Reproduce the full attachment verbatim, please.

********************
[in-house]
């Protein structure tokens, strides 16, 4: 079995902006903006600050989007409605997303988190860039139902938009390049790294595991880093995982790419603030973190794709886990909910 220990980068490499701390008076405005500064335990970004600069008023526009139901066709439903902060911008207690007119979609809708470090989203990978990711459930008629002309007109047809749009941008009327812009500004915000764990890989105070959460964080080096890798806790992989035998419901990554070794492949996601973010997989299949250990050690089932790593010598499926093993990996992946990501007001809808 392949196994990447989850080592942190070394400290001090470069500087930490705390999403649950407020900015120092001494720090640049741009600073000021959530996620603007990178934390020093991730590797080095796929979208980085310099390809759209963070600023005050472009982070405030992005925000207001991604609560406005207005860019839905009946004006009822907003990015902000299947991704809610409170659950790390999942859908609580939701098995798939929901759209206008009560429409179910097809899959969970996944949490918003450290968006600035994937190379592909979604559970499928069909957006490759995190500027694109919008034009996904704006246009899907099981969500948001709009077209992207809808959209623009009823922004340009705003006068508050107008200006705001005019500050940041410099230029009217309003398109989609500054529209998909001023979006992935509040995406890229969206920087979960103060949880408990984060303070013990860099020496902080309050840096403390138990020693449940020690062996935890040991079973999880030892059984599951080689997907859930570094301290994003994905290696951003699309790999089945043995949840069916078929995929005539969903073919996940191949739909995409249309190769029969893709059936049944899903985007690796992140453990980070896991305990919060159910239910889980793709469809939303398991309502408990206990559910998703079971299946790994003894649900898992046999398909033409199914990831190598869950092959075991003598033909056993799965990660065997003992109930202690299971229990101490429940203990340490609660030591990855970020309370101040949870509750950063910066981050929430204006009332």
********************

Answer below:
[in-house]
């Protein structure tokens, strides 16, 4: 079995902006903006600050989007409605997303988190860039139902938009390049790294595991880093995982790419603030973190794709886990909910 220990980068490499701390008076405005500064335990970004600069008023526009139901066709439903902060911008207690007119979609809708470090989203990978990711459930008629002309007109047809749009941008009327812009500004915000764990890989105070959460964080080096890798806790992989035998419901990554070794492949996601973010997989299949250990050690089932790593010598499926093993990996992946990501007001809808 392949196994990447989850080592942190070394400290001090470069500087930490705390999403649950407020900015120092001494720090640049741009600073000021959530996620603007990178934390020093991730590797080095796929979208980085310099390809759209963070600023005050472009982070405030992005925000207001991604609560406005207005860019839905009946004006009822907003990015902000299947991704809610409170659950790390999942859908609580939701098995798939929901759209206008009560429409179910097809899959969970996944949490918003450290968006600035994937190379592909979604559970499928069909957006490759995190500027694109919008034009996904704006246009899907099981969500948001709009077209992207809808959209623009009823922004340009705003006068508050107008200006705001005019500050940041410099230029009217309003398109989609500054529209998909001023979006992935509040995406890229969206920087979960103060949880408990984060303070013990860099020496902080309050840096403390138990020693449940020690062996935890040991079973999880030892059984599951080689997907859930570094301290994003994905290696951003699309790999089945043995949840069916078929995929005539969903073919996940191949739909995409249309190769029969893709059936049944899903985007690796992140453990980070896991305990919060159910239910889980793709469809939303398991309502408990206990559910998703079971299946790994003894649900898992046999398909033409199914990831190598869950092959075991003598033909056993799965990660065997003992109930202690299971229990101490429940203990340490609660030591990855970020309370101040949870509750950063910066981050929430204006009332």